During a discharging portion of the transistor Q1 switching cycle (FIG. 3) between times t1 and t2, the voltage clamping circuit 32 provides a path for the leakage inductance (not shown in FIG. 2) of the transformer T1, referred to the primary winding Np, to discharge by sourcing a primary-side discharge current that flows clockwise through the primary winding and the clamping circuit; furthermore, the voltage clamping circuit limits the voltage across the primary winding to a predetermined value (e.g., 20 Volts) to protect Q1 from excessive voltage-induced stress.

Further during the discharging portion of the transistor Q1 switching cycle (FIG. 3) between the times t1 and t2, the energy stored in the magnetic field of the transformer T1 during the charging portion of the Q1 switching cycle dissipates by causing a forward current Iint2 to flow through the secondary winding Ns (i.e., in the direction shown by the arrow over “Iint2” in FIG. 2), where Iint2 dissipates approximately linearly from an initial, maximum value at time t1 to zero at time t2.

As Iint2 begins to flow at time t1, the transistor Q2 is initially inactive; therefore, Iint2 initially flows through the primary winding 34 of the transformer T2 and the forward-biased body diode of Q2.

This initial flow of Iint2 through the primary winding 34 of the transformer T2 forces the dotted nodes of the primary winding and the secondary winding 36 to high voltage levels relative to the respective undotted nodes, and the voltage across the secondary winding causes a current SENSE to flow through the secondary winding in the direction shown by the arrow. In more detail, the voltage across the secondary winding 36 causes the voltage VCE across the collector-emitter junction of the transistor Q3 to drop to the voltage VBE across the base-emitter junction of Q3 such that Q3 begins to conduct (the limiting of VCE to VBE is described below), and the current SENSE begins to flow after Q3 begins to conduct.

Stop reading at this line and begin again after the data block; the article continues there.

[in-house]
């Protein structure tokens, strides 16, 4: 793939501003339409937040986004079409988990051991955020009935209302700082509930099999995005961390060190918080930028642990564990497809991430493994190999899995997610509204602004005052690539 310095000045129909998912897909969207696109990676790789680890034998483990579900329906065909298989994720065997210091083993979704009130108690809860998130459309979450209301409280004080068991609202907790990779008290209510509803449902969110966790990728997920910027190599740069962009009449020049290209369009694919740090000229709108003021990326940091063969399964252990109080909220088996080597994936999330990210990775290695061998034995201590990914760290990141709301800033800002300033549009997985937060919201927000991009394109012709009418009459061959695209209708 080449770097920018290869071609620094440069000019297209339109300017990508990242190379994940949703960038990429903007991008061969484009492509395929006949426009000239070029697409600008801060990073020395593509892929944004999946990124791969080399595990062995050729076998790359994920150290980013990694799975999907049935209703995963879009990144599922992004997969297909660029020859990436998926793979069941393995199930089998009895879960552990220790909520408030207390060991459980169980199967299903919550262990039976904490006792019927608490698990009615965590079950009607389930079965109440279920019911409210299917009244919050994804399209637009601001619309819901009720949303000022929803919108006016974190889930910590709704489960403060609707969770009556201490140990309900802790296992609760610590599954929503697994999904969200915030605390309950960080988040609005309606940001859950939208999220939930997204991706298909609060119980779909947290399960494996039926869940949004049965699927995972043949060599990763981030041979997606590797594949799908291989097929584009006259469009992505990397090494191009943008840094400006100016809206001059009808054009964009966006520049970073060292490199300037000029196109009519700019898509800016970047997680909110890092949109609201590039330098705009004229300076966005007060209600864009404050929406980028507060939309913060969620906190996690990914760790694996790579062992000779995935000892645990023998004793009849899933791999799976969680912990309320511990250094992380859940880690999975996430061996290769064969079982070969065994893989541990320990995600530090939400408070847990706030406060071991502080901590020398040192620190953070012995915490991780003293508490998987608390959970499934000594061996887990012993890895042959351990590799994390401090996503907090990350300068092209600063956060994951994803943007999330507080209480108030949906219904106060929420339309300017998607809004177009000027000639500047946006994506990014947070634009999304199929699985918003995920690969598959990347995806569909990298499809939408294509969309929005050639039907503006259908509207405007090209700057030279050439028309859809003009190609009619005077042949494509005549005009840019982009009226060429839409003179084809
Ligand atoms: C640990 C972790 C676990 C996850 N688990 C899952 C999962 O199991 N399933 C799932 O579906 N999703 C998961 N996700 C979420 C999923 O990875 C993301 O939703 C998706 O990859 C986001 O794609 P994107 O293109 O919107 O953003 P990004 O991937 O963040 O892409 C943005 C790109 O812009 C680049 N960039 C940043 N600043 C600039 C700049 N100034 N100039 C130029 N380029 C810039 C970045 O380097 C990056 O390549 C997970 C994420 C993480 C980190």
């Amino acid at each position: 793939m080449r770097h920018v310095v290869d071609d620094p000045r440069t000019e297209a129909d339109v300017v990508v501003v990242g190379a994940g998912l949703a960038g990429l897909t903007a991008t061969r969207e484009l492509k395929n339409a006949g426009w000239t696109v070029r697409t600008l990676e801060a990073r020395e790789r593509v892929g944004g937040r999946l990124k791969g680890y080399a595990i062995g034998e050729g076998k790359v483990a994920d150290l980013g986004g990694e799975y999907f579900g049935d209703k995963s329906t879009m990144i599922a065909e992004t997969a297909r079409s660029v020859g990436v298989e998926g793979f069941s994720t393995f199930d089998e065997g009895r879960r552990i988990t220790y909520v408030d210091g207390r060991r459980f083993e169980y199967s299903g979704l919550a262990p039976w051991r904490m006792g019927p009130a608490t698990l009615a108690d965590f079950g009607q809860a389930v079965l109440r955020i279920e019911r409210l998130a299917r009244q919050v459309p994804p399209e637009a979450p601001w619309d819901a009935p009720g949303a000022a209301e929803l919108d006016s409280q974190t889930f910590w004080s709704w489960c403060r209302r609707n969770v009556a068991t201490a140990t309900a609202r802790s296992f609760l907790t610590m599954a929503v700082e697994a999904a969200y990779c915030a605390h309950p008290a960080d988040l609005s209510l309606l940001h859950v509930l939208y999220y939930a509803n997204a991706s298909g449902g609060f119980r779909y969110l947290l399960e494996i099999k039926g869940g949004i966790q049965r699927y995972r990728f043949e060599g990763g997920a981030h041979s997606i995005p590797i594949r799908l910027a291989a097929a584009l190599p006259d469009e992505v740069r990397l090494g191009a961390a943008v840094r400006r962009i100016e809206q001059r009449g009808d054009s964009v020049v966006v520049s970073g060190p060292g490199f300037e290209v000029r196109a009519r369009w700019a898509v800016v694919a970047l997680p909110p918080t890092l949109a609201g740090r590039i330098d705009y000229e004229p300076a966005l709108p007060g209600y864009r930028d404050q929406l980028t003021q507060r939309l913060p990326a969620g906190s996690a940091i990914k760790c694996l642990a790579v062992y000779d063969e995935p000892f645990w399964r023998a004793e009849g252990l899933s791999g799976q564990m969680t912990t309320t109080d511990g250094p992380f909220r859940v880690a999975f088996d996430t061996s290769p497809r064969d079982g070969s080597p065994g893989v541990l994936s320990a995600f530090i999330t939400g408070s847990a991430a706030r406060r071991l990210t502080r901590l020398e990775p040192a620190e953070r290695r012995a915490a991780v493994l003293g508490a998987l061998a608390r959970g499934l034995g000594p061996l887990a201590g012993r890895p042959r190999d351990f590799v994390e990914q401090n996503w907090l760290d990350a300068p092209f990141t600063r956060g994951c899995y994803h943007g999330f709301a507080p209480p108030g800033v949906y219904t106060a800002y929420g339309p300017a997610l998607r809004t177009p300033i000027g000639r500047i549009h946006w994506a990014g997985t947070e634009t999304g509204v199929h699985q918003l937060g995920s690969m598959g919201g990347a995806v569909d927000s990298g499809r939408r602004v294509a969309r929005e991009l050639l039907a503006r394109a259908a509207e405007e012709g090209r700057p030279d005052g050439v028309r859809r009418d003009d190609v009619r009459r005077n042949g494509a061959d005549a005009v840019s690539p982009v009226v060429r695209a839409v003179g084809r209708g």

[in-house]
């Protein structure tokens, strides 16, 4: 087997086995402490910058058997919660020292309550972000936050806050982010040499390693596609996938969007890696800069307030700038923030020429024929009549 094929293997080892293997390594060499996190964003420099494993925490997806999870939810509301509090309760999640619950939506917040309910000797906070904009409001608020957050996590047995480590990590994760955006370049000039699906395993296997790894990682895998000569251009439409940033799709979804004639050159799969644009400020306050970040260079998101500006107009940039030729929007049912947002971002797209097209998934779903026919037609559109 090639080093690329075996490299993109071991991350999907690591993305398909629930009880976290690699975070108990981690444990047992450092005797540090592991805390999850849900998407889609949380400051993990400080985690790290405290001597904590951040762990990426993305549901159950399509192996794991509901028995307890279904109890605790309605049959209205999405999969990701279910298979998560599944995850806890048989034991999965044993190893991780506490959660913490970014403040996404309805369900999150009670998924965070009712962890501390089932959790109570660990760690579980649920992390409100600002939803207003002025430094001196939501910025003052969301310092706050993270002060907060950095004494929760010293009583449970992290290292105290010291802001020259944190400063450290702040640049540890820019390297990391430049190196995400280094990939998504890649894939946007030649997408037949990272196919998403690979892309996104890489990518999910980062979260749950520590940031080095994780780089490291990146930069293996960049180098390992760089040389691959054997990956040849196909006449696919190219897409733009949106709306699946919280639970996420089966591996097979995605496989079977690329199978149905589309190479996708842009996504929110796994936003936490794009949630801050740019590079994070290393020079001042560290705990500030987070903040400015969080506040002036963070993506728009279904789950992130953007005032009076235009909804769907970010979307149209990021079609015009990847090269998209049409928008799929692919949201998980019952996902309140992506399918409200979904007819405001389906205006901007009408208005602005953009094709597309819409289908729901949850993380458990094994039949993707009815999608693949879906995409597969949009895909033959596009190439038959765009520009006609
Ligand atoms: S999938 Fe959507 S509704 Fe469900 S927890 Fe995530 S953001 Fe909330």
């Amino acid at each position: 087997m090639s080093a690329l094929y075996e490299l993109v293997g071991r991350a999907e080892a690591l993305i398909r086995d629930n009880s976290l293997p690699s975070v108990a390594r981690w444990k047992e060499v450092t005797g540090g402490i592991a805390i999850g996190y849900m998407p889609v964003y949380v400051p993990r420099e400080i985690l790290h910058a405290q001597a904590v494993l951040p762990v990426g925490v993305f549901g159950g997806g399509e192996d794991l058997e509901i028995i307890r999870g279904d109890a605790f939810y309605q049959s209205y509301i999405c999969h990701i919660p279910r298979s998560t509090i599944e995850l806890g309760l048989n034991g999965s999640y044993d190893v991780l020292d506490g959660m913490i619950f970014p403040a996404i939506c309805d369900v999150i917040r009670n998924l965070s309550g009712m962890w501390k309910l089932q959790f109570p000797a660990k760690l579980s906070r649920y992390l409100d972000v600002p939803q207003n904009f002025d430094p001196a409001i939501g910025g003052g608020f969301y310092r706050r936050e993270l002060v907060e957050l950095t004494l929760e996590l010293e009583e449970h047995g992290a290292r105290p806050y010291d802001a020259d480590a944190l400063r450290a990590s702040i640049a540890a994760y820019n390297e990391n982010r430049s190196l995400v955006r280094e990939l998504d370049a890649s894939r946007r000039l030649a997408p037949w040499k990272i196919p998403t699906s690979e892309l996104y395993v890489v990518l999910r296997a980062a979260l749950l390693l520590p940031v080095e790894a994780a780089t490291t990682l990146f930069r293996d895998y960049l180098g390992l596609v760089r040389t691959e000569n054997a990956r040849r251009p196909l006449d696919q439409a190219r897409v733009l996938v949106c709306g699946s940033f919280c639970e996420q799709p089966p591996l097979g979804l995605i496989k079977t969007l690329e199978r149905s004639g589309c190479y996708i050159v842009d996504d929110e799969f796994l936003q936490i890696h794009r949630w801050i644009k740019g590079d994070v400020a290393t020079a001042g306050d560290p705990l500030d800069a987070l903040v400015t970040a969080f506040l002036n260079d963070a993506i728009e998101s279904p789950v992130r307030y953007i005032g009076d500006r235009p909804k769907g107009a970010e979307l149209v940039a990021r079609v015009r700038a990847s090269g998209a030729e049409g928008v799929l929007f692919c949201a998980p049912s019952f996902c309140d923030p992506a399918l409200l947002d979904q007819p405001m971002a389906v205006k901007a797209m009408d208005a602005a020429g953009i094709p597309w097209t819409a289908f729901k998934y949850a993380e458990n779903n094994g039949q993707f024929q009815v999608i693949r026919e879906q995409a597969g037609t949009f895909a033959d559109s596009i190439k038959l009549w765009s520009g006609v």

The current SENSE flows to the diode D2, and a first portion of this current flows through the diode D1, a second portion of this current flows through the diode D2 into the base of the transistor Q3, thus activating Q3, and a third portion flows through the resistor R1. The diode D1 has at least two effects. The first effect is that the diode D1 serves to conduct away an excess amount of the current SENSE so as to maintain the base current of the transistor Q3 at a level that is low enough to prevent damage to Q3. The second effect, which can be shown by application of Kirchoff's voltage law around the two circuit loops that include the secondary winding 36 of the transformer T2, is that the diode D1 limits the minimum value of the voltage VCE across the collector-emitter junction of the transistor Q3 to approximately the voltage VBE across the base-emitter junction of Q3; this limiting of the minimum value of VCE may keep Q3 out of saturation, and thus may allow Q3 to deactivate faster than if it were to saturate.